Wilson's book on the connection between geology and wine is truly amazing. It serves just as good as a short course in geology as an in-depth guide to fine french wines. The book lets you understand the reasons for subtle differences in the character of wines that originate from what may seem as the same terroir. However, as my passion is Alsace, I have looked into details of this section. Unfortunatly, many maps are only "almost" correct; Grand Cru sites are mixed up or put in the wrong commune, rivers have been mixed up etc. Nevertheless, this is a piece of work that every serious french wine enthusiast must own, and read!
This is an interesting introduction to the wine areas of France, and the connections between wines and the underlying geology and soils. In the chapter on the area I know best, the Languedoc, there are unfortunately numerous errors of geology and geography, which make me wonder how reliable the other chapters are. I see that another reviewer has made similar comments about the Alsace section. The book is a really good concept, but would have benefitted from the involvement of other experts for particular regions.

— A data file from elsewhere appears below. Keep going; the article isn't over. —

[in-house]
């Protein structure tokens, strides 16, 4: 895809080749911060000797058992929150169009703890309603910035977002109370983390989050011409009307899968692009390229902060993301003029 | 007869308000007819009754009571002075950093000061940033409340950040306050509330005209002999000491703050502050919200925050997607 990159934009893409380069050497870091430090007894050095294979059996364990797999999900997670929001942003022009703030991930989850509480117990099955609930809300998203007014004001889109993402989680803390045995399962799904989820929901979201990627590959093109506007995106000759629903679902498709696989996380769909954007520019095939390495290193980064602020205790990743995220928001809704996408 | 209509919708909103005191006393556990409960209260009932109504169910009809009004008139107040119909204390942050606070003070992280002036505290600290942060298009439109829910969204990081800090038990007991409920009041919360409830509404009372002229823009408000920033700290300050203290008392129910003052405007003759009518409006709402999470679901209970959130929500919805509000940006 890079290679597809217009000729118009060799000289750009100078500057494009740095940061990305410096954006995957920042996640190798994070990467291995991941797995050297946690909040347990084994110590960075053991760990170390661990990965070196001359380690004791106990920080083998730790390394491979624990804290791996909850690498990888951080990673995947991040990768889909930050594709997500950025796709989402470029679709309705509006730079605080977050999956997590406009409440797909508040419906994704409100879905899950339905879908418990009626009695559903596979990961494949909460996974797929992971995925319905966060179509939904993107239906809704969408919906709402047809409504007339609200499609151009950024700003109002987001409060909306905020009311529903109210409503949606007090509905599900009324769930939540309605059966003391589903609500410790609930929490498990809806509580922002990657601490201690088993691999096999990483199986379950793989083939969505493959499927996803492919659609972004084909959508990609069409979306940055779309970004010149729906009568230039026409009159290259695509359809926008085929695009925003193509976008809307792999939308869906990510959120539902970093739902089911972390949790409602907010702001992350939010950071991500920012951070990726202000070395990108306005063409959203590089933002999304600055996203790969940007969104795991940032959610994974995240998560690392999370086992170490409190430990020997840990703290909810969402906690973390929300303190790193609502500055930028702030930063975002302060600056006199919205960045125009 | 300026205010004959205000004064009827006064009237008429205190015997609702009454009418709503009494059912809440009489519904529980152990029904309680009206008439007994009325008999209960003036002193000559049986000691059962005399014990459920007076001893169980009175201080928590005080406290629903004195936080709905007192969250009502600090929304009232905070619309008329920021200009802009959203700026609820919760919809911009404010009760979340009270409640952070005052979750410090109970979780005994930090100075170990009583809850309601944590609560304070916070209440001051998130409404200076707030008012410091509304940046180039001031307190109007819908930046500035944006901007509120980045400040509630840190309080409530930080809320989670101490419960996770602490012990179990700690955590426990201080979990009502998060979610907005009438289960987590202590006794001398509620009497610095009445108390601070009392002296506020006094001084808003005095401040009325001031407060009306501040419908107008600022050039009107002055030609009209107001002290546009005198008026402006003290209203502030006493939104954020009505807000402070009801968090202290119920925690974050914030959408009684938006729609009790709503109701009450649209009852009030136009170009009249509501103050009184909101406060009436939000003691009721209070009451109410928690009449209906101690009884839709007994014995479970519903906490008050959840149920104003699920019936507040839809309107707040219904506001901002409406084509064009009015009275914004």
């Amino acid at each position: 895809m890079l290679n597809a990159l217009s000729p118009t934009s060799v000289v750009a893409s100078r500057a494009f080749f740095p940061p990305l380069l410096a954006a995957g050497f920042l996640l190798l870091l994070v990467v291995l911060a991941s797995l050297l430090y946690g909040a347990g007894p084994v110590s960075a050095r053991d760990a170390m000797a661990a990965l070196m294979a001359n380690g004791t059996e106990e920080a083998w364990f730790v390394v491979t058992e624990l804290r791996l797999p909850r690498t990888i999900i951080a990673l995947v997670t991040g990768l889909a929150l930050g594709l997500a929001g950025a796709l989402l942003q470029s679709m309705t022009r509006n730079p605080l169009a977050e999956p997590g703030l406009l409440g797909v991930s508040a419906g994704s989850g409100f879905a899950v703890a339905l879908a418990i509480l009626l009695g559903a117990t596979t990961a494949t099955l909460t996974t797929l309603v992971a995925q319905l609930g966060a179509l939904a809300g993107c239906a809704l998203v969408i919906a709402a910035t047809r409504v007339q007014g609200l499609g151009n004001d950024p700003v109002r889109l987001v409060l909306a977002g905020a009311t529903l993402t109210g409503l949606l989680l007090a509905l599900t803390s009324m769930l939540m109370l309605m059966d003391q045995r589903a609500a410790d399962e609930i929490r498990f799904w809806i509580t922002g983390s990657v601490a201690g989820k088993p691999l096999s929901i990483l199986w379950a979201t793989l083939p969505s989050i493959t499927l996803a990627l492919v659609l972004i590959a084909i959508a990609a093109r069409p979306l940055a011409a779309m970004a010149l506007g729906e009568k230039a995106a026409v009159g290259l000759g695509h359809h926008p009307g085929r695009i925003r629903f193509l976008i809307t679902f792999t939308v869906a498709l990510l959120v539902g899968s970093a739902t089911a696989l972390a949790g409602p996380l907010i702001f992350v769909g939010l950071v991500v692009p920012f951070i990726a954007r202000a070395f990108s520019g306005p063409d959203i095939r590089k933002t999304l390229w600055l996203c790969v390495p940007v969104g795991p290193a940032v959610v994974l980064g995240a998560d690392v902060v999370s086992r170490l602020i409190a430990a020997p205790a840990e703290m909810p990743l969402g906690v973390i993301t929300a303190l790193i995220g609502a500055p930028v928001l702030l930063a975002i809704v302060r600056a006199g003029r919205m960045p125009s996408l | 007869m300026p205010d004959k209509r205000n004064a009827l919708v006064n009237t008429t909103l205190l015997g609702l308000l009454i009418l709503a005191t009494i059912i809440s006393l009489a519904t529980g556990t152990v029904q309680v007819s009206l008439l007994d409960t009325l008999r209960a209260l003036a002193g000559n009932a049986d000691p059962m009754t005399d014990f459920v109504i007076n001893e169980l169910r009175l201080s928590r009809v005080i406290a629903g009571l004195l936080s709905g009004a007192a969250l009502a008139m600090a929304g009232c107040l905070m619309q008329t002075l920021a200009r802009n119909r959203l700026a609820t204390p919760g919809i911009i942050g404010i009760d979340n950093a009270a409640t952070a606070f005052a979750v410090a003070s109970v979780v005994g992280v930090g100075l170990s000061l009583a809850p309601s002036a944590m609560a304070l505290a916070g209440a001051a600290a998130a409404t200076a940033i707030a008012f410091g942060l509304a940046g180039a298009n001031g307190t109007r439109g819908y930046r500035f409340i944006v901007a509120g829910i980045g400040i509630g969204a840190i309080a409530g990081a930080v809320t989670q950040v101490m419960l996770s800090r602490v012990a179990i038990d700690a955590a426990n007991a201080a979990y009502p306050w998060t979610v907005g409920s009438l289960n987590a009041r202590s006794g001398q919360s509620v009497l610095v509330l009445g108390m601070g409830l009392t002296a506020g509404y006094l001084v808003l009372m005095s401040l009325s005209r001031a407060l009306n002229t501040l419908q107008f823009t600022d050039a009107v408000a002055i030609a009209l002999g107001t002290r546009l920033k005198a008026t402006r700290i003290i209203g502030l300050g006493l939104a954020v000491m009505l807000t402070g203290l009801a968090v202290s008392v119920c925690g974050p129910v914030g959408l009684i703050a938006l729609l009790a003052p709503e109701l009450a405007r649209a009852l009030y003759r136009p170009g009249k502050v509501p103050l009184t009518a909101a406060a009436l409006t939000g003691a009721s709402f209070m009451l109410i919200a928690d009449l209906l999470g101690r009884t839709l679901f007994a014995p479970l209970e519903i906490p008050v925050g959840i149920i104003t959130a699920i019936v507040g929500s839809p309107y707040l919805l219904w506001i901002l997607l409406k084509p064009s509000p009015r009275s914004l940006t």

The author, a retired petroleum geologist, gives an exhaustive review of the French vineyards, paying special attention to the geology and soil compositions. Soils have to be well drained, and in most cases limy or marly soils give the best wines. The best soils for each grape variety are explained. The earth science presented is easy for geologists, but may at times be heavy for non-geologists. Fortunately, the author adds a lot of pictoresque facts on the history, culture and people behind the wines. After reading the book, one feels very much enriched and ready to enjoy even more France and its wines. Our taste buds only recognize sour, sweet, salt and bitter. Other tastes are in fact smells, the aromatics that are freed in the glass and mouth, and the subjective knowledge around the wine (but who wants to admit this !). The book is an excellent buy.